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|Title: ||An Evaluation of Maimonides' Enumeration of the 613 Commandments, with Special Emphasis on the Positive Commandments|
|Authors: ||Friedberg, Albert|
|Advisor: ||Fox, Harry|
|Department: ||Near and Middle Eastern Civilizations|
|Issue Date: ||20-Jan-2009|
|Abstract: ||The TaRYaG count, that is the traditional enumeration of the 613 commandments contained in the five Mosaic books (Torah), has gained a prominent place in Judaism. The count is based on a dictum found in the Babylonian Talmud and attributed to R. Simlai, a Palestinian rabbi of the late third century. No one did more to see this count achieve the importance it has than Moses Maimonides, the prominent 12th-century Jewish philosopher and perhaps the most important post-talmudic jurist of all times. M. offered an impressive methodology, made up of rules of individuation, identification and interpretation - in all, fourteen rules - to support his proposed enumerative scheme and used it to critique all previous such attempts.
By his own account, Maimonides undertook this project with the sole aim to provide a comprehensive outline for his upcoming Code of Jewish Law. This thesis demonstrates the enormous difficulties inherent in such a project - difficulties that could not have passed unnoticed by such an accomplished author - and seeks to uncover any other reason or reasons that may have prompted him to adopt such a constraining count. The thesis concludes by speculating that Maimonides may have found it convenient to use the TaRYaG scheme in order to introduce into the list of commandments the beliefs in the existence of God and in His unity - beliefs that had previously not been considered commandments.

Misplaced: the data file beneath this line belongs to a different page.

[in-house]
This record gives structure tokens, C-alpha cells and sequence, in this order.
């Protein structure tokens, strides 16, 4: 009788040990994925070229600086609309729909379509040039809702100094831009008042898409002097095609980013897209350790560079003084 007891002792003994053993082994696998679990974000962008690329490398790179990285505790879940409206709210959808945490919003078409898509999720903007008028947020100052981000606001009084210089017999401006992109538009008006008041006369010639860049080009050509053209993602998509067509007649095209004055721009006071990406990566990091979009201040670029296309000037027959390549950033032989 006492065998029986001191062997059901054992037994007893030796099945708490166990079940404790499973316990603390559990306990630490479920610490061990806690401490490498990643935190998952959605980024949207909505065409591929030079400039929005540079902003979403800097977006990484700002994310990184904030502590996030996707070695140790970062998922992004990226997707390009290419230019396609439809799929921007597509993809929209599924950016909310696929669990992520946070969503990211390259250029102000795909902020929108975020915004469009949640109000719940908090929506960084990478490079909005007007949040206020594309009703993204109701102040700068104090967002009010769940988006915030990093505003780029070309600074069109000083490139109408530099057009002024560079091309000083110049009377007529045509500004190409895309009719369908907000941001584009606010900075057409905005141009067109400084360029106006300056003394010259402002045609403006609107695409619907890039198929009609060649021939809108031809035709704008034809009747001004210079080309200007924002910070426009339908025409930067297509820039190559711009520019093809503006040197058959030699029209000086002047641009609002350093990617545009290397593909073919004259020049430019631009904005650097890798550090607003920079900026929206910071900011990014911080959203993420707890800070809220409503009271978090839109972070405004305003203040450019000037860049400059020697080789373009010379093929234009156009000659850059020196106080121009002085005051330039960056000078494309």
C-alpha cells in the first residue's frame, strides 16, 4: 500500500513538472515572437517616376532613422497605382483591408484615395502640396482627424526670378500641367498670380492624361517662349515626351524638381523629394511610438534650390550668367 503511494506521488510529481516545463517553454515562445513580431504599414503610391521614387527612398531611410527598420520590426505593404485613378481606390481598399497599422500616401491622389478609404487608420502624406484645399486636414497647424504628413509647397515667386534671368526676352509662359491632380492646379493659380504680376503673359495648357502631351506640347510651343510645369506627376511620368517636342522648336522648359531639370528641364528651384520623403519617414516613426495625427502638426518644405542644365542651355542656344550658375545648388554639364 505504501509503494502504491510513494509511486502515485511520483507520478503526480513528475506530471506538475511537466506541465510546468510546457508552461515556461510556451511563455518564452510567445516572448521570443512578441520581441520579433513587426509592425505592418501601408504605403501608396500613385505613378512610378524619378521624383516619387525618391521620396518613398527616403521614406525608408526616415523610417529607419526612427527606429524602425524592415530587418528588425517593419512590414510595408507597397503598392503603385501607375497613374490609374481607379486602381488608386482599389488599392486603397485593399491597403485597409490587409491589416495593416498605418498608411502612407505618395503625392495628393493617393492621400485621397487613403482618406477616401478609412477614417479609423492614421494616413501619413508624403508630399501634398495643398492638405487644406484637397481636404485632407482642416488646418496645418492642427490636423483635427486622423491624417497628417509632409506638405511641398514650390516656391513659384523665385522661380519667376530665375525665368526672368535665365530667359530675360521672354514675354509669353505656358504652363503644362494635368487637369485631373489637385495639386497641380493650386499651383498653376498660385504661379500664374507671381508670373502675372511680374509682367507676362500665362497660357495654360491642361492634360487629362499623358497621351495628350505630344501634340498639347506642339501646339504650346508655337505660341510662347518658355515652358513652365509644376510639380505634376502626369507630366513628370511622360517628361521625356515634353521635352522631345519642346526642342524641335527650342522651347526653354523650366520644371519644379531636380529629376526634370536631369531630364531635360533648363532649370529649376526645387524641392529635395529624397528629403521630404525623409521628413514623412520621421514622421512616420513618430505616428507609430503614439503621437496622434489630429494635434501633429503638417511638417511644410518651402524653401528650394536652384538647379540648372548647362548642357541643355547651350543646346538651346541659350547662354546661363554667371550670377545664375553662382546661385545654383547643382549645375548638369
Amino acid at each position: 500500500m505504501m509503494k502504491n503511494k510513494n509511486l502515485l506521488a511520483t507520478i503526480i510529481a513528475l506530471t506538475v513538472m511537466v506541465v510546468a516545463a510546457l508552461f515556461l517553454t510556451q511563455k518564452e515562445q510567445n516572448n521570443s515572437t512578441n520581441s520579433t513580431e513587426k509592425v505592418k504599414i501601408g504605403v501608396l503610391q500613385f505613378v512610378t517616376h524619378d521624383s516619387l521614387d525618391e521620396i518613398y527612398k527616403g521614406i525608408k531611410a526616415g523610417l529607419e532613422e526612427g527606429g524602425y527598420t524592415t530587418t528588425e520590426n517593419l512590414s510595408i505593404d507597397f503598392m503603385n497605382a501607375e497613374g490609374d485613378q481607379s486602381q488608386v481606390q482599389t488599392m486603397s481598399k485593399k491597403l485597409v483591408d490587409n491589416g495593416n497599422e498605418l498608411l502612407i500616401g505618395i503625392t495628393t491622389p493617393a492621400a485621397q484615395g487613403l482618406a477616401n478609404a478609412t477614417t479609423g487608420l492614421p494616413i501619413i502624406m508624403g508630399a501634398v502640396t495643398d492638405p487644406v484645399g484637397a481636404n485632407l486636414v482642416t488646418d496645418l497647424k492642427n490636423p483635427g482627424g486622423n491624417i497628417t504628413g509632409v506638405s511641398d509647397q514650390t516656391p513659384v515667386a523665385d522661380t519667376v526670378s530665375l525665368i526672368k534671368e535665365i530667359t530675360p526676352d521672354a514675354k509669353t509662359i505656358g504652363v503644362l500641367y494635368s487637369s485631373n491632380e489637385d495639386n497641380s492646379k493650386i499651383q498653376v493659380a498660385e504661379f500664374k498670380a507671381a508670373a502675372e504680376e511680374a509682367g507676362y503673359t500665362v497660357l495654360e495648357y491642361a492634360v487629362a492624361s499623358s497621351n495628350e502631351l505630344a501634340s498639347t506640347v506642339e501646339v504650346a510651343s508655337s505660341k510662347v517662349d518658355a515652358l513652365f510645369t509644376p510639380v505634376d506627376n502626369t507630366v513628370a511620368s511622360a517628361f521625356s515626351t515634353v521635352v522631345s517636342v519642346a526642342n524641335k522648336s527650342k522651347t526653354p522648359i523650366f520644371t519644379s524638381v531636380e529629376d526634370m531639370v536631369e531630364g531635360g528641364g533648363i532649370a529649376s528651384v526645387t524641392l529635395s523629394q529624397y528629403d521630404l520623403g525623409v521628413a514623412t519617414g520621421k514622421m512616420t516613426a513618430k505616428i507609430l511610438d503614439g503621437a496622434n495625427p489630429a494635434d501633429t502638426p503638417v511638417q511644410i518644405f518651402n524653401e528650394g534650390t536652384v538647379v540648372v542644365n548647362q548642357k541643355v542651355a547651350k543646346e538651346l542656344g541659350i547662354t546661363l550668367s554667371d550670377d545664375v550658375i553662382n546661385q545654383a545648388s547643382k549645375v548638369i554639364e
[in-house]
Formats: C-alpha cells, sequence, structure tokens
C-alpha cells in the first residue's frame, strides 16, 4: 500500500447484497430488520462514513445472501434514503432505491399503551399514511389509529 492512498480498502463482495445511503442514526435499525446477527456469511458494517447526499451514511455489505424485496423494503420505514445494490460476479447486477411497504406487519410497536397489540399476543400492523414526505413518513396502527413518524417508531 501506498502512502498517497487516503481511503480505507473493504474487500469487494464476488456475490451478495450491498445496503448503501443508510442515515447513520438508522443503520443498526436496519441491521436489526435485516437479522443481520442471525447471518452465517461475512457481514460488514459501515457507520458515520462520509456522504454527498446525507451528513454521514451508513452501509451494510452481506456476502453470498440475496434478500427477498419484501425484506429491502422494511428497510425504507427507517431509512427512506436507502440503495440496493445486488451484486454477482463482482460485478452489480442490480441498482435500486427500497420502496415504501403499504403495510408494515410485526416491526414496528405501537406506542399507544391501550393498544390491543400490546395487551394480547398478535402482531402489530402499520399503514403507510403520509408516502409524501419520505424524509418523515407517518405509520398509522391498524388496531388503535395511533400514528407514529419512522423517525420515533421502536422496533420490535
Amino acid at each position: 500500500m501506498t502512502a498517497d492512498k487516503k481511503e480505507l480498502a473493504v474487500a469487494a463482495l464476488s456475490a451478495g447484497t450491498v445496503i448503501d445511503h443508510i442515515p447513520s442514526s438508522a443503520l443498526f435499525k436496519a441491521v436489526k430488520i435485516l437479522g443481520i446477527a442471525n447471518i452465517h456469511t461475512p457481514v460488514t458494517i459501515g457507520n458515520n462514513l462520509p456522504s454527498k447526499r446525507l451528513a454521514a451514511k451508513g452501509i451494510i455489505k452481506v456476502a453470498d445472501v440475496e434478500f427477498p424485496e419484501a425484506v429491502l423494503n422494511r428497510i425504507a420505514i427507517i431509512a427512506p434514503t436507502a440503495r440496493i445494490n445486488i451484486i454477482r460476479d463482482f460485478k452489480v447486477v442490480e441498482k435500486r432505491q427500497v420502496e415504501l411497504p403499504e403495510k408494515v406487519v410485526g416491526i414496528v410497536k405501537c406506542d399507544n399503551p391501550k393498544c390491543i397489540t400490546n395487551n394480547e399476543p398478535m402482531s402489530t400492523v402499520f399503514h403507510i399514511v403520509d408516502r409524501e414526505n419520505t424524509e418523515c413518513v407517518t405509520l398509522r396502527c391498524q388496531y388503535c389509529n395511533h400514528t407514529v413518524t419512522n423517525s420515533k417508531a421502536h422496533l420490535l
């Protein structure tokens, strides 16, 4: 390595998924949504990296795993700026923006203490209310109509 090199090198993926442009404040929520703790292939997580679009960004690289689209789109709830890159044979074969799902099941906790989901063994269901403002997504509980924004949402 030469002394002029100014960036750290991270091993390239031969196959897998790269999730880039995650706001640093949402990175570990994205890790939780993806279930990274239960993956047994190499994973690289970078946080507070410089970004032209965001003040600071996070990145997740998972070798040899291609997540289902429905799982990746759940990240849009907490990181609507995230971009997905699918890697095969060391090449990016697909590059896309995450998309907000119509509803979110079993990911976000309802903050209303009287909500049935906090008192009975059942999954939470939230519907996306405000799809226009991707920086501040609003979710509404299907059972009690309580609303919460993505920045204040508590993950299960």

An ancillary product of the dissertation is the discovery that many of the commandment designations proposed in the enumerative scheme are abandoned in the Halakhot, a discovery that was noted, albeit only partially, by less than a handful of scholars over the past eight hundred and fifty years. The dissertation examines the proposed solutions and rejects them on a number of counts. A systematic analysis of these occurrences suggests a more consistent solution and reveals an aspect of Maimonides that has not been sufficiently appreciated, Maimonides the exegete and legal philosopher.
The agenda-oriented research also examines some of the important innovations contained in M’s list of positive commandments, the hermeneutics behind them and the politico-philosophical ideas that may have informed them.|
|Appears in Collections:||Doctoral|
Department of Near and Middle Eastern Civilizations - Doctoral theses
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